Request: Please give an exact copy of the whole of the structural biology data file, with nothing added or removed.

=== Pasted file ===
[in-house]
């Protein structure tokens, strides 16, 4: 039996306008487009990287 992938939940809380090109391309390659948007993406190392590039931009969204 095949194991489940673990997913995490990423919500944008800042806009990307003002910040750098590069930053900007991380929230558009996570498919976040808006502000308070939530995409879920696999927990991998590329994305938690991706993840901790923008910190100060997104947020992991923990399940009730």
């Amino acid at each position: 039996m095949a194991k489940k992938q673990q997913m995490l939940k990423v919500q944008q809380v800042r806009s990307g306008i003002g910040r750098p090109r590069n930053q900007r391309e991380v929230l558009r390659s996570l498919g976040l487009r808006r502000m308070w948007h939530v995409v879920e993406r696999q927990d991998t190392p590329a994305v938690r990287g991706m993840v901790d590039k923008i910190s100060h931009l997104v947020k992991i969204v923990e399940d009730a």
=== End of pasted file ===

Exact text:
[in-house]
């Protein structure tokens, strides 16, 4: 039996306008487009990287 992938939940809380090109391309390659948007993406190392590039931009969204 095949194991489940673990997913995490990423919500944008800042806009990307003002910040750098590069930053900007991380929230558009996570498919976040808006502000308070939530995409879920696999927990991998590329994305938690991706993840901790923008910190100060997104947020992991923990399940009730």
């Amino acid at each position: 039996m095949a194991k489940k992938q673990q997913m995490l939940k990423v919500q944008q809380v800042r806009s990307g306008i003002g910040r750098p090109r590069n930053q900007r391309e991380v929230l558009r390659s996570l498919g976040l487009r808006r502000m308070w948007h939530v995409v879920e993406r696999q927990d991998t190392p590329a994305v938690r990287g991706m993840v901790d590039k923008i910190s100060h931009l997104v947020k992991i969204v923990e399940d009730a």